Initially established by the Micronesian Shark Foundation, the Save Our Seas Foundation, and the Australian Institute of Marine Science, the 14-station array has recently undergone an expansion with funding from the United States National Oceanic and Atmospheric Administration (NOAA), through the Pacific Islands Ocean Observing System (PacIOOS). PacIOOS is a program led by the University of Hawai‘i at Mānoa’s School of Ocean and Earth Science and Technology.
The PacIOOS investment is targeted at increasing the density and geographic range of stations—providing a more precise and complete picture of shark movement in the Palauan archipelago.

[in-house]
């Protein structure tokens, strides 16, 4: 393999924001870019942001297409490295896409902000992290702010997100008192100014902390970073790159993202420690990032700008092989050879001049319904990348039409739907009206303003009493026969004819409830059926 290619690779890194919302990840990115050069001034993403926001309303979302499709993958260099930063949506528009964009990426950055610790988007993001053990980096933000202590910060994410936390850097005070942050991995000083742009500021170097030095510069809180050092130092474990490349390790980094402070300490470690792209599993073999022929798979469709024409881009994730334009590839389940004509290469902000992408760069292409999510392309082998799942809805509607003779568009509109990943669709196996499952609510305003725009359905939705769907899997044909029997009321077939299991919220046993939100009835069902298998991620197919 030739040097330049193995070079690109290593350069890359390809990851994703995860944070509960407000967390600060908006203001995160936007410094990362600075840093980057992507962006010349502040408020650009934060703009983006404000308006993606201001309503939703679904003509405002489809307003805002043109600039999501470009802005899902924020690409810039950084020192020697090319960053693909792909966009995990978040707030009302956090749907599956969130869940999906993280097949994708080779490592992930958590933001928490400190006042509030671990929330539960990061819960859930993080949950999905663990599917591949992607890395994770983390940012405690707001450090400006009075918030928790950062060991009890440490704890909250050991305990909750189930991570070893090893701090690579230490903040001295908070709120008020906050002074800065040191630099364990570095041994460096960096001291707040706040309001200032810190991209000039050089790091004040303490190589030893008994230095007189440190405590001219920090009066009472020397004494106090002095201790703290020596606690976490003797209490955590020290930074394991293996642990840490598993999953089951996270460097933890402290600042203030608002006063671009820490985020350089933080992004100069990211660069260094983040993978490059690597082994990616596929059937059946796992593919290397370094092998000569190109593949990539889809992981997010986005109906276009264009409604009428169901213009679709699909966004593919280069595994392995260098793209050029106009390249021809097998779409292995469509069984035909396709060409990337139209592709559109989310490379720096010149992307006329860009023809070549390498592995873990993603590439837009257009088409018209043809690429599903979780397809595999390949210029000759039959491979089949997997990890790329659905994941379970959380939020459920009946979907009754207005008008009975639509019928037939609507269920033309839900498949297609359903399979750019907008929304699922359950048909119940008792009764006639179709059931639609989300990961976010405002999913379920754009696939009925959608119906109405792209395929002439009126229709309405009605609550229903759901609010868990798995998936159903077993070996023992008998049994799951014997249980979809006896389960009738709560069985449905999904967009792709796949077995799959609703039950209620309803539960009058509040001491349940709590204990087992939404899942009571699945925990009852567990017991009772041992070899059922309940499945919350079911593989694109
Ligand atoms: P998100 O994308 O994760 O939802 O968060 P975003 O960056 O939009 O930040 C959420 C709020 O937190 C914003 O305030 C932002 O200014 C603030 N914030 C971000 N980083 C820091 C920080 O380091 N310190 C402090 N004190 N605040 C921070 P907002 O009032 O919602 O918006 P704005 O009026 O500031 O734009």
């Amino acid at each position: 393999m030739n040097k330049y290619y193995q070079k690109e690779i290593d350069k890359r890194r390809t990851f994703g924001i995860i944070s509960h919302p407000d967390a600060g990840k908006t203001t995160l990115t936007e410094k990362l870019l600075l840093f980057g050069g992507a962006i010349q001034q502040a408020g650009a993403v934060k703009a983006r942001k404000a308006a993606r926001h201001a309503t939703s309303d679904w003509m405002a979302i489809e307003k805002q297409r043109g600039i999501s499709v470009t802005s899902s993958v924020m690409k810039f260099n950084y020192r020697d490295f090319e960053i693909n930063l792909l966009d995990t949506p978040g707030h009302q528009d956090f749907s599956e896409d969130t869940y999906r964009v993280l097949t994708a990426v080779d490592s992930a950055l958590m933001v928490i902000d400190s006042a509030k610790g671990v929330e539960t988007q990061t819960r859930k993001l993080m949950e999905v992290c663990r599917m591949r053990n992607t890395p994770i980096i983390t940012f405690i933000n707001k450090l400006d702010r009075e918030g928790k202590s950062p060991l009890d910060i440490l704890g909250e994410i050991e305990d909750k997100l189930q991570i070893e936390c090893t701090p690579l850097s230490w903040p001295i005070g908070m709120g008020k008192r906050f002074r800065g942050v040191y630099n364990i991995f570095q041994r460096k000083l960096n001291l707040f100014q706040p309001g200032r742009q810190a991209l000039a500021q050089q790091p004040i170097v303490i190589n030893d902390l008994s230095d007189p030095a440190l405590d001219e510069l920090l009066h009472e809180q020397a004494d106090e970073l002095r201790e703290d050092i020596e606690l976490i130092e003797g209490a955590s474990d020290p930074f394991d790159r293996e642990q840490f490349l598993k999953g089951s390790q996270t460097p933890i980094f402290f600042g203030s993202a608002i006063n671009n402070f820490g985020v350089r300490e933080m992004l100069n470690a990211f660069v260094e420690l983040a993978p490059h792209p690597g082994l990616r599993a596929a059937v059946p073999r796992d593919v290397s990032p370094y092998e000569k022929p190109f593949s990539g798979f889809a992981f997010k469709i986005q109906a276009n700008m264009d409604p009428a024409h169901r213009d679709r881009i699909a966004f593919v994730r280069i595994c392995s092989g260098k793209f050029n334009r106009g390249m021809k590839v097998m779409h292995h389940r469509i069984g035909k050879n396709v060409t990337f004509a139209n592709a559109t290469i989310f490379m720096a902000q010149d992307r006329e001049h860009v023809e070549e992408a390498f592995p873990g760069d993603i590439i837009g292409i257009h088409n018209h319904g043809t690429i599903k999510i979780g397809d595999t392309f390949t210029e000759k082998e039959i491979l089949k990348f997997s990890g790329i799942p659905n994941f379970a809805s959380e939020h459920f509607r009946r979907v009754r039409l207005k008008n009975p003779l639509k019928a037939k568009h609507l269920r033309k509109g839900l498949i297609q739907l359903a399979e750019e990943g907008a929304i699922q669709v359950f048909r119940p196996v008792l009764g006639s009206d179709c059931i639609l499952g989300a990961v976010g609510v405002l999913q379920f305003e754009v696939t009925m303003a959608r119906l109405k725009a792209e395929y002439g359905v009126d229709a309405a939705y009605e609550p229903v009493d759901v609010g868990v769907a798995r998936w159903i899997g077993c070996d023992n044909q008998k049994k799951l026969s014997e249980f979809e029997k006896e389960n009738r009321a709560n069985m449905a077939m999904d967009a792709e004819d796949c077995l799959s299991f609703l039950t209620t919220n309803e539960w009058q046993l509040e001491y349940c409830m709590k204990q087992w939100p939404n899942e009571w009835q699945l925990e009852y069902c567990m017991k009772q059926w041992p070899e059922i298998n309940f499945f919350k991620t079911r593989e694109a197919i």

“Sharks are a sentinel species in the global ocean and are important for ensuring the health of all ocean species in the future,” said PacIOOS Director Chris E. Ostrander. “Shark populations worldwide are threatened by increasing illegal fin fishing and a shifting climate. The Government of Palau’s dedication to conserving shark populations in their waters is an extraordinary step to helping shark populations recover and we are pleased to be able to assist, with our partners, in providing necessary information on shark movement, migration, and mating.”
PacIOOS is the Pacific Islands regional component of the United States Integrated Ocean Observing System (IOOS) and is charged with providing timely, reliable, and accurate information on the coastal and open ocean waters of the Pacific Islands to residents and visitors alike.
For more information about this topic, please contact Chris Ostrander at (808) 956-5902 or email@example.com.